Sordoni Art Gallery holds artist lecture for newest exhibit


The Beacon / Cabrini Rudnicki

The painting titled ‘You weren’t haunted by those two days, you were flooded with light’ was created as a response to the anniversary of Manet’s famous Olympia painting.

On Jan. 31, Wilkes University’s Sordoni Art Gallery held a lecture and reception for the artist of its newest exhibit.

“The Bones of Us Hunger for Nothing” showcases Angela Fraleigh’s complex oil paintings that combine realistic woman figures with abstract design, created by things like paint splatters or metal leafing.

The lecture was held in the Karambelas Media Center.

Much of Fraleigh’s lecture focused on the influences of her art, combining things like literature, philosophy and her own personal experiences. Fraleigh began by discussing a book written by John Burger that started her artistic journey.

“In this book, the thing that stood out to me is that meaning is constructed,” she said. “This may sound obvious to some, but for me, this painfully stable equation from the book is that men act and women appear. It’s something that we see over and over and over again.

“In all the conversations in art I had while I was an undergrad, not once was this idea of the male gaze mentioned. So I felt kind of intellectually and intuitively understand how these formal components came together to create meaning, but I didn’t really lock it in with how we come to believe the things we believe in our culture. These ideas really rocked my world at the time.”

Fraleigh continued her lecture discussing the idea of the male gaze, showcasing examples in modern media. She then moved on to her own eras of artwork and how these elements influenced her art style.

Showing her early undergrad art, Fraleigh explained the significance the male gaze had on her work.

“What I did was pluck the postures from advertisements and movies and replaced the models, the perfect genetic versions of the human form, with people who I think are perfectly beautiful but just my friends and everyday people,” she explained. “Just to see if it would reveal any absurdity to be kind of swallowing this as consumers.”

Fraleigh then showed her thesis exhibition for Yale University, “by the time I tell you it will all be forgotten.”

“I was always obsessed with the idea of story, and I wanted to see if I could recover it in visual terms,” she explained. “I was also interested in private recollection functions when meeting up against a universal norm. I wanted to focus on taking the unwanted and making it desirable.”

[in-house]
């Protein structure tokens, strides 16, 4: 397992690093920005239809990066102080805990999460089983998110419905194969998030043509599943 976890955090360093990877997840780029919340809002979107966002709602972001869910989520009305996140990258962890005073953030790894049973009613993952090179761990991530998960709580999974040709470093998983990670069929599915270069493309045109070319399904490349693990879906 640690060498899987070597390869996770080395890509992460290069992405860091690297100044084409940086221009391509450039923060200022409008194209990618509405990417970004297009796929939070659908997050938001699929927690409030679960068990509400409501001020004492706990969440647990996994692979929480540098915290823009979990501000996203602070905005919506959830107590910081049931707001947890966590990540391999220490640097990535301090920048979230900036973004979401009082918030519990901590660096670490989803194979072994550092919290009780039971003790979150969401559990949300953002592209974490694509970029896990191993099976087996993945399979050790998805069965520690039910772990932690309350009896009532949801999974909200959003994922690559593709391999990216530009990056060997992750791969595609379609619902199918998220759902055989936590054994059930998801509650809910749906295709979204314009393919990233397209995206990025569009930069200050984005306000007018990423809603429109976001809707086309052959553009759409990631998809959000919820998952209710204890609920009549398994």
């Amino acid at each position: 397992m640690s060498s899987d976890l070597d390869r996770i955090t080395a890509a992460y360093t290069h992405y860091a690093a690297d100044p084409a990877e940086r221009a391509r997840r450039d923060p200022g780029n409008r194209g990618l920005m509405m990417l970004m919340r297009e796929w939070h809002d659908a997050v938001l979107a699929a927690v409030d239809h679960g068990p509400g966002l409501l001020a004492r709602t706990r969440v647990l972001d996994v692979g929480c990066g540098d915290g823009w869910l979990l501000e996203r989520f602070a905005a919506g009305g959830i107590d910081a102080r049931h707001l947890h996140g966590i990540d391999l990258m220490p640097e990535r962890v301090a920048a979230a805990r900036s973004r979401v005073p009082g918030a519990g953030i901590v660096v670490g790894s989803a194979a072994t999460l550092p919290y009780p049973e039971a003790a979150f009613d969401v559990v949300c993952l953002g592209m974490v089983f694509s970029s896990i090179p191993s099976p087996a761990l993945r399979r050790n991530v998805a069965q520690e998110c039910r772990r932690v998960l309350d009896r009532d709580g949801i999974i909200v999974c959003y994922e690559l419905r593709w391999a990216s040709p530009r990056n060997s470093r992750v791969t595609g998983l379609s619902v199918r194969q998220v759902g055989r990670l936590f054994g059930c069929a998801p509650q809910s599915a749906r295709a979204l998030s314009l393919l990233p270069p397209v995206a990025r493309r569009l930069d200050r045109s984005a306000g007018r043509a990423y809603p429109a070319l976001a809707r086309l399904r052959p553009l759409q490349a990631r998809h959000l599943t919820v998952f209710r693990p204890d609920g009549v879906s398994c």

Upon getting a travel grant from Yale to work in Houston, Fraleigh shifted her focus to art which gave attention to the seduction and oppolance, but scandal, of 18th century novels, as well as the political landscape of the early 2000s. Although the show received criticism for being reminiscent of romance novel covers, what bothered Fraleigh the most at the time was the accusation of being feminist art.

“I don’t know why that bothered me so much,” she explained. “I had a lot of insecurities and self-consciousness around it. I realized after that it was because feminism has had such a bad rap. I then did what any academic would do; I threw myself into the subject and came out embracing it all the more.”

Fraleigh went on to mention an experience she had with a mentor who told her that her artwork was nice but it “behaved well.”

“That was a dagger in my heart. I thought I was really pushing the boundary for myself and others,” she joked. “I then had a moment in the studio when I was working with the canvases on the ground … where I ended up having a frustrating day and poured a bunch of medium onto the canvas.” This art splattering became a staple of her art style.

Fraleigh’s experience with her biological father, who came back into her life after no contact for fifteen years, also lead to a revolution in her art style.

Angela Fraleigh’s presentation focused on her inspirations of feminism, especially how women are presented in mass media through the male gaze.

“When I met him, what I found was this man who had been in and out of prison, who was really skinny with a drug addiction. All of this person I had conjured in my mind was replaced by this real-life person.”

Fraleigh used these ideas of feminism and the idea of assumptions of others to create large oil paintings with a mix of mediums.

Heather Sincavage, the director of the Sordoni Art Gallery, described Fraleigh’s art with a personal touch in the accompanying exhibit magazine.

“There are those artists whose work stays with you. They depict your thoughts in a way you could not have imagined. Angela Fraleigh is one of those artists.”

The lecture, which was attended by a large group of students, faculty, and members of the community, touched many hearts.

Jordan Fritz, a senior communication studies major, remarked on the artwork.

“It’s just incredible. It’s cool to see her kind of background on how she constructs the art, and how she layers things, and her pieces and why she came up with what’s she’s doing,” she said.

Angela Fraleigh, who resides in Allentown,  received her BFA from Boston University and her MFA from Yale University. She currently holds a number of awards, including the Joan Mitchell Foundation grant. She has upcoming exhibits in places throughout the country including the nearby Reading, Pa., in 2019.

Sordoni Art Gallery recently reopened in its new location in the fall semester of 2017, with the opening of the Andy Warhol exhibit, to loud acclaim.

The gallery will also hold free lunchtime lectures, titled “Art in Context,” which go along with the exhibition. The first of three lectures will occur at noon on Feb. 6. inside the gallery. The lecture, entitled “Sparking Change: The Effectiveness and the Consequences of the Me Too Campaign,” will be given by Dr. Ellen Newell of the university’s psychology department. Attendees are encouraged to bring lunch to the lectures.